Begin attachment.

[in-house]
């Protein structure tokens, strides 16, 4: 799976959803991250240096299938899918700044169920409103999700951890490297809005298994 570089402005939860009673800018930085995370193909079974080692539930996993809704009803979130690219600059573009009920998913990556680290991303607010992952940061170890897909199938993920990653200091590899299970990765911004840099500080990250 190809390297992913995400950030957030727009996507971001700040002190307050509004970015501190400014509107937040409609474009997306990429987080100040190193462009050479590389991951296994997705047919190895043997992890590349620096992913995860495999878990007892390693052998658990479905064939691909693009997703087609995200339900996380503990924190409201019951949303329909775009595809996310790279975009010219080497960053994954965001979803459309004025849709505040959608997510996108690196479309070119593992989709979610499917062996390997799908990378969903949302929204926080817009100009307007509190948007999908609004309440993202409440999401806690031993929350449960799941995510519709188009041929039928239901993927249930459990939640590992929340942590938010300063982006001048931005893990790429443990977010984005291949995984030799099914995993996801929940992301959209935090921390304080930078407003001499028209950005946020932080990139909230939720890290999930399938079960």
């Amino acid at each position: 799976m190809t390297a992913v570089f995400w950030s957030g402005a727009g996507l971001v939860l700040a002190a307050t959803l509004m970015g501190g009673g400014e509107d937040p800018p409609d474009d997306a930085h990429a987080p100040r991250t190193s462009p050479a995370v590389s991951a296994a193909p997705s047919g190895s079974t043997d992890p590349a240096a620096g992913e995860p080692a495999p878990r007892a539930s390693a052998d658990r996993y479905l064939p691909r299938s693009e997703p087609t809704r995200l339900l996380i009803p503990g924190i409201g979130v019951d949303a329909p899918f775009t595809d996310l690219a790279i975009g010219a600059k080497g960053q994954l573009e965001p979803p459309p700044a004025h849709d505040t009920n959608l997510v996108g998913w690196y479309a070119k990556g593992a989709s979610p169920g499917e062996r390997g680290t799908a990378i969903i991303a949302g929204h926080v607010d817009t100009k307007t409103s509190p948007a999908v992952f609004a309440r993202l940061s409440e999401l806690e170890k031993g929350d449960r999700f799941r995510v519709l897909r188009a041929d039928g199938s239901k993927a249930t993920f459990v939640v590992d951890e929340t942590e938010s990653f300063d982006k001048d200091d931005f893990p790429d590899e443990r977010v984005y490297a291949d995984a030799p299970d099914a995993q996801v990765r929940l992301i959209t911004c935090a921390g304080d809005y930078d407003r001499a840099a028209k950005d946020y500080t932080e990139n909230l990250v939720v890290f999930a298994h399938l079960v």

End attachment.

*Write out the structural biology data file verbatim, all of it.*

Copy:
[in-house]
């Protein structure tokens, strides 16, 4: 799976959803991250240096299938899918700044169920409103999700951890490297809005298994 570089402005939860009673800018930085995370193909079974080692539930996993809704009803979130690219600059573009009920998913990556680290991303607010992952940061170890897909199938993920990653200091590899299970990765911004840099500080990250 190809390297992913995400950030957030727009996507971001700040002190307050509004970015501190400014509107937040409609474009997306990429987080100040190193462009050479590389991951296994997705047919190895043997992890590349620096992913995860495999878990007892390693052998658990479905064939691909693009997703087609995200339900996380503990924190409201019951949303329909775009595809996310790279975009010219080497960053994954965001979803459309004025849709505040959608997510996108690196479309070119593992989709979610499917062996390997799908990378969903949302929204926080817009100009307007509190948007999908609004309440993202409440999401806690031993929350449960799941995510519709188009041929039928239901993927249930459990939640590992929340942590938010300063982006001048931005893990790429443990977010984005291949995984030799099914995993996801929940992301959209935090921390304080930078407003001499028209950005946020932080990139909230939720890290999930399938079960």
């Amino acid at each position: 799976m190809t390297a992913v570089f995400w950030s957030g402005a727009g996507l971001v939860l700040a002190a307050t959803l509004m970015g501190g009673g400014e509107d937040p800018p409609d474009d997306a930085h990429a987080p100040r991250t190193s462009p050479a995370v590389s991951a296994a193909p997705s047919g190895s079974t043997d992890p590349a240096a620096g992913e995860p080692a495999p878990r007892a539930s390693a052998d658990r996993y479905l064939p691909r299938s693009e997703p087609t809704r995200l339900l996380i009803p503990g924190i409201g979130v019951d949303a329909p899918f775009t595809d996310l690219a790279i975009g010219a600059k080497g960053q994954l573009e965001p979803p459309p700044a004025h849709d505040t009920n959608l997510v996108g998913w690196y479309a070119k990556g593992a989709s979610p169920g499917e062996r390997g680290t799908a990378i969903i991303a949302g929204h926080v607010d817009t100009k307007t409103s509190p948007a999908v992952f609004a309440r993202l940061s409440e999401l806690e170890k031993g929350d449960r999700f799941r995510v519709l897909r188009a041929d039928g199938s239901k993927a249930t993920f459990v939640v590992d951890e929340t942590e938010s990653f300063d982006k001048d200091d931005f893990p790429d590899e443990r977010v984005y490297a291949d995984a030799p299970d099914a995993q996801v990765r929940l992301i959209t911004c935090a921390g304080d809005y930078d407003r001499a840099a028209k950005d946020y500080t932080e990139n909230l990250v939720v890290f999930a298994h399938l079960v």